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So Apple essentially pointed me right back to the Workflow developers. So I emailed them again and heard nothing. I went through the rest of CES without the ability to do what I needed to do to my photos to prep them for publishing. Luckily the people I work with at GeekDad are awesome and they did my photo editing for me while I was at CES.

Finally on Feb 11 (exactly 1-month after my initial email to the developers) one of the Workflow developers emailed me back and said the crash was due to an issue with the “Edit Image” action and that they were working on a fix. It is now March 2nd and the Workflow app has not been updated for 3-months. I took a look at the history of Workflow app updates and the app was updated 3 months ago, 6 months ago, 9 months ago, and 11 months ago. So it looks like they are on about a 4 times a year update cycle. That’s ok for minor bug fixes and feature additions but when you have a major component of your app like the Edit Photo action that not only doesn’t work but actually causes the app to crash you would think they would push out a fix as soon as possible. Nope.

I don’t know what the right answer is as far as whether we as a community of iOS automation users should be using the Workflow app going forward or not. For me personally, I can’t continue to use the app for work critical items anymore. I just can’t. I choose my hardware and software tools very carefully because my time is very constrained. My day job as an engineer is enough to make most people claim that as a full plate, but in addition to that I maintain this blog and I am a core writer for GeekDad.com. So every little bit of my time counts. I like using apps that have a revenue model that supports long-term usage...meaning the developers are making money and I can count on the app being around for a while. Workflow is no longer one of those apps for me. If you publish an example usage of your app in an example gallery that crashes the app and it does this for 3-months you are sending a pretty clear message that maintaining that app is not the priority. I’m sure there will be an update coming very soon for the Workflow app and that it will fix this particular issue. But as we all know Apple tends to cater to the average user. The average iOS user is not a “power user,” so if we as a community of iOS automation users are hoping that Apple is going to take the engine of Workflow and give us powerful built-in automation in the near future I fear we will be disappointed. Maybe I’m wrong. Maybe Apple will do just that, but with Apple all but abandoning the Automator app on the Mac and getting rid of Sal Soghoin (the Product Manager of automation) I think it is safe to say that the future of automation at Apple is in flux.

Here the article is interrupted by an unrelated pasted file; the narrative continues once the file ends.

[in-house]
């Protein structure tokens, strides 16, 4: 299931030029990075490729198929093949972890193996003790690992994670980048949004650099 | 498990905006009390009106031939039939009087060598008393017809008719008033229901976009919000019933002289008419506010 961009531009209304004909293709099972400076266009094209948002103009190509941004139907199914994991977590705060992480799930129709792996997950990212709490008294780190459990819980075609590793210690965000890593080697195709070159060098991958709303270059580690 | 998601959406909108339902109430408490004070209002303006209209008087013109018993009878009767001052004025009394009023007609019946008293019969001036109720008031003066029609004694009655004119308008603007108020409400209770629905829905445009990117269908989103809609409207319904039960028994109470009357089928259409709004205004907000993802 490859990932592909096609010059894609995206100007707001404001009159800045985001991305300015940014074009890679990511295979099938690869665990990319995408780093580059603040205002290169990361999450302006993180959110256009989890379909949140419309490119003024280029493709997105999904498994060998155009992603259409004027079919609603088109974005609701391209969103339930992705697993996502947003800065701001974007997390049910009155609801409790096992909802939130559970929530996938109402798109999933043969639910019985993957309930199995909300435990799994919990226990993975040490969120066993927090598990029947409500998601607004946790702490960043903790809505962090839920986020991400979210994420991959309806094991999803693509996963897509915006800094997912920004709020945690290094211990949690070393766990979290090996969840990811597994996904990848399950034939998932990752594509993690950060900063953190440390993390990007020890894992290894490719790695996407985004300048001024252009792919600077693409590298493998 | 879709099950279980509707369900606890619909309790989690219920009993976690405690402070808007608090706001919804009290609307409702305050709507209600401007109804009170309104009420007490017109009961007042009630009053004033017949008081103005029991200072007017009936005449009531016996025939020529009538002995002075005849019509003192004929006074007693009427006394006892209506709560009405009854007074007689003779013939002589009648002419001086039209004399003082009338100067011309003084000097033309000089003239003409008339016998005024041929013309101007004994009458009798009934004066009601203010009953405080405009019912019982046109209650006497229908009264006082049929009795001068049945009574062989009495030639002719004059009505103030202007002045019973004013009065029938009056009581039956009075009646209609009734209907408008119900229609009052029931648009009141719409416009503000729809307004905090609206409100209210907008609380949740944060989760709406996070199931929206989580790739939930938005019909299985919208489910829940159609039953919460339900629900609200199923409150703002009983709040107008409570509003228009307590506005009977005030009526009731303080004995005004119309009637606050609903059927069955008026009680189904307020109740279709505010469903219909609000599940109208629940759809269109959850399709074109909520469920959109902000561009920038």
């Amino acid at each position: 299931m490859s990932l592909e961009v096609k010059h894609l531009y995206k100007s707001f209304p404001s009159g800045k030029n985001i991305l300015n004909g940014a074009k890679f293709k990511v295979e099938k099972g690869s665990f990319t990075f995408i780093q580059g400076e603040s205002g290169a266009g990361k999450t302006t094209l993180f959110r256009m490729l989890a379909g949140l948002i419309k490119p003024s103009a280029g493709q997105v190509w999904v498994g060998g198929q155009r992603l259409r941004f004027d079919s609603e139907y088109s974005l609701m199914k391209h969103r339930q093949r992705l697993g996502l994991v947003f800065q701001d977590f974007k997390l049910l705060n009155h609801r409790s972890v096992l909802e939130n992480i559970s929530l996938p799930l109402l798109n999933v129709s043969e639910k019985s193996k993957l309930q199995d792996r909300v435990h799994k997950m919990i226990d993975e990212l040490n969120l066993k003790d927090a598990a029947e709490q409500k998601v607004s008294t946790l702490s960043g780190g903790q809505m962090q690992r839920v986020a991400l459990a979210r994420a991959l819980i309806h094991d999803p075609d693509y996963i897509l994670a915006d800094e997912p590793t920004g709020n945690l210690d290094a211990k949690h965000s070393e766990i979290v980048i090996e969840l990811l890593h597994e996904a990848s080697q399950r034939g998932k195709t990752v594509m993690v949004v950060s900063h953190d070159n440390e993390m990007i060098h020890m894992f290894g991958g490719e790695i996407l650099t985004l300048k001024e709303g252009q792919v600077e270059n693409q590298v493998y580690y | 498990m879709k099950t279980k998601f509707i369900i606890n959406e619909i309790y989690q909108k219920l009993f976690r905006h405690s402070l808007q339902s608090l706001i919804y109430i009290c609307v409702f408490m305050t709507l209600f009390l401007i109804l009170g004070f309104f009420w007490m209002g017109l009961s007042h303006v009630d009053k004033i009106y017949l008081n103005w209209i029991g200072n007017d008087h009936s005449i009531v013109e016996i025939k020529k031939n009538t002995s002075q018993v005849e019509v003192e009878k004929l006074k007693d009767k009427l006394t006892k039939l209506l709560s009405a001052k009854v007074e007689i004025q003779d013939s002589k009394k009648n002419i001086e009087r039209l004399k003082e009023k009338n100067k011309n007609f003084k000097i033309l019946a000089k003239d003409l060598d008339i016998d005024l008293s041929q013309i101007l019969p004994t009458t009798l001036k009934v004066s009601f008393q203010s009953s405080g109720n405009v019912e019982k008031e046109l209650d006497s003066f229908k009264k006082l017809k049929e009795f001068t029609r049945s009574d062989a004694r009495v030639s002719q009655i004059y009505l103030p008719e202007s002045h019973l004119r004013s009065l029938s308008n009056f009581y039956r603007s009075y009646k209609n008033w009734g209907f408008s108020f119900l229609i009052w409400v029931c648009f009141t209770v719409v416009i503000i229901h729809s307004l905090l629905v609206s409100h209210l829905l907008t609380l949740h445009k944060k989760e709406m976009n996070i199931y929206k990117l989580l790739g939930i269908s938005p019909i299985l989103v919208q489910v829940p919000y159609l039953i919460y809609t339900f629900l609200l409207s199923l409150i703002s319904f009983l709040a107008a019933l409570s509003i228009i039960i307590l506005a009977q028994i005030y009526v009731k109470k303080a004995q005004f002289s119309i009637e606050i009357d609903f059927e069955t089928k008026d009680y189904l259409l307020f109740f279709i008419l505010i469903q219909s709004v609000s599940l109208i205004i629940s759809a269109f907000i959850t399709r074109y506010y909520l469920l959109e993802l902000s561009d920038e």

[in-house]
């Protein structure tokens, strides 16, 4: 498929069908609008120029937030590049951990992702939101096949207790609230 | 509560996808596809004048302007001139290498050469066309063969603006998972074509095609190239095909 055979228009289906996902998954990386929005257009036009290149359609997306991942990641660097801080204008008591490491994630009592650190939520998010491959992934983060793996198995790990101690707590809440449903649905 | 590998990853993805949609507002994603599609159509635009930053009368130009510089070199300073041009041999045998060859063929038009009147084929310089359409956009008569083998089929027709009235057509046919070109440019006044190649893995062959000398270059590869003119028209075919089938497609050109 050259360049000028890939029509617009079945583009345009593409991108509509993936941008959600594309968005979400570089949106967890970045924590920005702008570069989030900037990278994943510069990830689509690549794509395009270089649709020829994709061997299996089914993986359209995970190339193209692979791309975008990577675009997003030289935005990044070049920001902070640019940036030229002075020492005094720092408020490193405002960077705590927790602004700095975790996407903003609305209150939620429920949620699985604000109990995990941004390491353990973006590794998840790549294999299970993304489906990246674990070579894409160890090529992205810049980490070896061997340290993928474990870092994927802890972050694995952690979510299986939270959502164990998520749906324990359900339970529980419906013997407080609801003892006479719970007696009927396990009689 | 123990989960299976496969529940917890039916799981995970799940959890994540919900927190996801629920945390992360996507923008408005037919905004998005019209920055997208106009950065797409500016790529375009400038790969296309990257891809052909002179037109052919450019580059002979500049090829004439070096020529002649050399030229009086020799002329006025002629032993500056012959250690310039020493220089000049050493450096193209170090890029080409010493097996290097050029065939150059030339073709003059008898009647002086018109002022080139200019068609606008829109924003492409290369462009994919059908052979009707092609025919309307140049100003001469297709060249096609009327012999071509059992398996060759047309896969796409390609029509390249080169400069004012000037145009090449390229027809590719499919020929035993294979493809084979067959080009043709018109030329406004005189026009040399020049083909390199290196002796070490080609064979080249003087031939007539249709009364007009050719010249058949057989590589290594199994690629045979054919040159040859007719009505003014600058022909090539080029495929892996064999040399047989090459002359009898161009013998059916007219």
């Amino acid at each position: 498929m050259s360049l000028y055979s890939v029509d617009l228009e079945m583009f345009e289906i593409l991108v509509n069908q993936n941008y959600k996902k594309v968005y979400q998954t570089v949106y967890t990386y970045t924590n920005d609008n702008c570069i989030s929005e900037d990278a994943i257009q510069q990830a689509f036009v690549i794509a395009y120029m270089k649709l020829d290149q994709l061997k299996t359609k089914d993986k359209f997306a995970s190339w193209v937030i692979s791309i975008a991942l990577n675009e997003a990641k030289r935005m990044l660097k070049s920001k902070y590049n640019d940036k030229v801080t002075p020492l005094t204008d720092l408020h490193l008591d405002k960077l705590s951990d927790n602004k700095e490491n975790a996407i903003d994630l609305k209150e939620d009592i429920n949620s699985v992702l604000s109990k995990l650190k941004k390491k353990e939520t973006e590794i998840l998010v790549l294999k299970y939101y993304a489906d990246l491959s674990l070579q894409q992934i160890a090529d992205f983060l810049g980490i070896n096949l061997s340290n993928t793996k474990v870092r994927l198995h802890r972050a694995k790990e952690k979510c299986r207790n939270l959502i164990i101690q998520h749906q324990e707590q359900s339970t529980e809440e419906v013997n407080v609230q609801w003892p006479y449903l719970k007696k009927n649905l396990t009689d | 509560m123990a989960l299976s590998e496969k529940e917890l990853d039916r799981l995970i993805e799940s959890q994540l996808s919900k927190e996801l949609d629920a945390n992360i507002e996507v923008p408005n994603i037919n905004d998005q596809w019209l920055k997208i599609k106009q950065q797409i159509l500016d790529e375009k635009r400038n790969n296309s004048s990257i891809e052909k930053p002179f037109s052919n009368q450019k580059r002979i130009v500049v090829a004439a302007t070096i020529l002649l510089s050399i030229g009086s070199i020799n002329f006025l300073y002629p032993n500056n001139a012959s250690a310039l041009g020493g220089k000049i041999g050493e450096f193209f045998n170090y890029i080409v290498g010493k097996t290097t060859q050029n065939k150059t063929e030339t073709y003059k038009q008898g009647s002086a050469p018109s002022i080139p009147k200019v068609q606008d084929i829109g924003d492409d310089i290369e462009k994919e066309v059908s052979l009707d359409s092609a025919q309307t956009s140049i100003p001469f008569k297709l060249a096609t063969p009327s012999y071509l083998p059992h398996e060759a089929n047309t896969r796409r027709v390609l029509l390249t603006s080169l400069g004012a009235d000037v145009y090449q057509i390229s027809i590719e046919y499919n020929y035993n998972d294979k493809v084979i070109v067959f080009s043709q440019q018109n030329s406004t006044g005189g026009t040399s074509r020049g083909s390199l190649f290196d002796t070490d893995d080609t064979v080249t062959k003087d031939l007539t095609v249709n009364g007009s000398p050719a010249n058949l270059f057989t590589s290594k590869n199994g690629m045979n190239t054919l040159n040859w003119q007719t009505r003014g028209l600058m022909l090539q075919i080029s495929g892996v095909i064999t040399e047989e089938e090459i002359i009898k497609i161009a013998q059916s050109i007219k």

Right now I have about 30 custom workflows inside the Workflow app and I will continue to use some of those workflows going forward. But there are several workflows that I rely on to get work done. They are critical to me being productive. The next Workflow app update may fix the Edit Image action but break something else and I can’t afford to lose another 3-months of productivity to that kind of uncertainty. For me the Workflow app is no longer a “go-to” tool. It can’t be because I can no longer trust that it is going to work for me. I will continue to use the app for small automation tasks that are not work critical items, but for important tasks I will be looking elsewhere even if that means a less efficient solution. Because in the end it just has to work.